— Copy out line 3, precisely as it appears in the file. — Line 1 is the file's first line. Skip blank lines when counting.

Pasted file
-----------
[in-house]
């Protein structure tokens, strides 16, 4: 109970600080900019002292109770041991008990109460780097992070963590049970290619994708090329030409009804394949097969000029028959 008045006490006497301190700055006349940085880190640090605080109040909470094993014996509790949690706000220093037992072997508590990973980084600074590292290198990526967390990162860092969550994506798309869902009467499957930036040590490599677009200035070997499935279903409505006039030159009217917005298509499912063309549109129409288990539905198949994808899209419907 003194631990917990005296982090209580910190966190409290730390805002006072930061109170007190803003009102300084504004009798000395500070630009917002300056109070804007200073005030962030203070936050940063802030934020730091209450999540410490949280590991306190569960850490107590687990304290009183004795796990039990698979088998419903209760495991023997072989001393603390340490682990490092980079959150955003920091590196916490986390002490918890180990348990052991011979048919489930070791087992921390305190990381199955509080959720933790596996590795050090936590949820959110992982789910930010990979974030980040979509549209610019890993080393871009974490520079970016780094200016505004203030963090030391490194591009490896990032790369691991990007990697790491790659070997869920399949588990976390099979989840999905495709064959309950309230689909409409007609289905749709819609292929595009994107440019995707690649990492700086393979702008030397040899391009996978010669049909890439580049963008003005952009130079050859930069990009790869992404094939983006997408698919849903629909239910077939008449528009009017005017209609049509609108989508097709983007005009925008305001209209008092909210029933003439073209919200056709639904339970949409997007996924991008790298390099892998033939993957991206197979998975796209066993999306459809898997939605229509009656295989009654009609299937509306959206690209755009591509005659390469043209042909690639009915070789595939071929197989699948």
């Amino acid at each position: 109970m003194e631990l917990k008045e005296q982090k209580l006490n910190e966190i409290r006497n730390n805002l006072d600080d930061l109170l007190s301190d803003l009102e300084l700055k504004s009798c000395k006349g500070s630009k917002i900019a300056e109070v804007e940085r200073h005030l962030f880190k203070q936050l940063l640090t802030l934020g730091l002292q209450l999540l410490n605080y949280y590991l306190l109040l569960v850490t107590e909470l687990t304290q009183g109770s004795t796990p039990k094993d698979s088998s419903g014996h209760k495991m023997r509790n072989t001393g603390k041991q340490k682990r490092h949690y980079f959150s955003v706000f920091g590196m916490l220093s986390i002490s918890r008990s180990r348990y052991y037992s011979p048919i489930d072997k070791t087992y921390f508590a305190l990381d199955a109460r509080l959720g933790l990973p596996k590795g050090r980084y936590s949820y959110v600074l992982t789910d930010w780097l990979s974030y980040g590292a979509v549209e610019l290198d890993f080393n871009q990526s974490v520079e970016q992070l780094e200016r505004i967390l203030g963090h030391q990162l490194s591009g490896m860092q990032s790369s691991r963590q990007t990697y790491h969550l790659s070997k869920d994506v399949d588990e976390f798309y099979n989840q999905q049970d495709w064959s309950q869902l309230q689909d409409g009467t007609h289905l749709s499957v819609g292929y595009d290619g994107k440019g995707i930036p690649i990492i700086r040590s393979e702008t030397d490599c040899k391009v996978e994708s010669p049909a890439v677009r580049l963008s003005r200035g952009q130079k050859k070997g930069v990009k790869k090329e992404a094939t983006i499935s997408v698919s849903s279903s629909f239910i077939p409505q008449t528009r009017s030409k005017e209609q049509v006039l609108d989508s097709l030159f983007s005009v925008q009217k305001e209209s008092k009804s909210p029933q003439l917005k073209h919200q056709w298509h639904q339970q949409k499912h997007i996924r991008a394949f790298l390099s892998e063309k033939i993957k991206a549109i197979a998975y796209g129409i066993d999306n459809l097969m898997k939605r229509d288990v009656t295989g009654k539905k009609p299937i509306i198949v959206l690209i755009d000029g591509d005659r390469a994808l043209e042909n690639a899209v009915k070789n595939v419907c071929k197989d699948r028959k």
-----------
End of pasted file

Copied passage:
């Amino acid at each position: 109970m003194e631990l917990k008045e005296q982090k209580l006490n910190e966190i409290r006497n730390n805002l006072d600080d930061l109170l007190s301190d803003l009102e300084l700055k504004s009798c000395k006349g500070s630009k917002i900019a300056e109070v804007e940085r200073h005030l962030f880190k203070q936050l940063l640090t802030l934020g730091l002292q209450l999540l410490n605080y949280y590991l306190l109040l569960v850490t107590e909470l687990t304290q009183g109770s004795t796990p039990k094993d698979s088998s419903g014996h209760k495991m023997r509790n072989t001393g603390k041991q340490k682990r490092h949690y980079f959150s955003v706000f920091g590196m916490l220093s986390i002490s918890r008990s180990r348990y052991y037992s011979p048919i489930d072997k070791t087992y921390f508590a305190l990381d199955a109460r509080l959720g933790l990973p596996k590795g050090r980084y936590s949820y959110v600074l992982t789910d930010w780097l990979s974030y980040g590292a979509v549209e610019l290198d890993f080393n871009q990526s974490v520079e970016q992070l780094e200016r505004i967390l203030g963090h030391q990162l490194s591009g490896m860092q990032s790369s691991r963590q990007t990697y790491h969550l790659s070997k869920d994506v399949d588990e976390f798309y099979n989840q999905q049970d495709w064959s309950q869902l309230q689909d409409g009467t007609h289905l749709s499957v819609g292929y595009d290619g994107k440019g995707i930036p690649i990492i700086r040590s393979e702008t030397d490599c040899k391009v996978e994708s010669p049909a890439v677009r580049l963008s003005r200035g952009q130079k050859k070997g930069v990009k790869k090329e992404a094939t983006i499935s997408v698919s849903s279903s629909f239910i077939p409505q008449t528009r009017s030409k005017e209609q049509v006039l609108d989508s097709l030159f983007s005009v925008q009217k305001e209209s008092k009804s909210p029933q003439l917005k073209h919200q056709w298509h639904q339970q949409k499912h997007i996924r991008a394949f790298l390099s892998e063309k033939i993957k991206a549109i197979a998975y796209g129409i066993d999306n459809l097969m898997k939605r229509d288990v009656t295989g009654k539905k009609p299937i509306i198949v959206l690209i755009d000029g591509d005659r390469a994808l043209e042909n690639a899209v009915k070789n595939v419907c071929k197989d699948r028959k």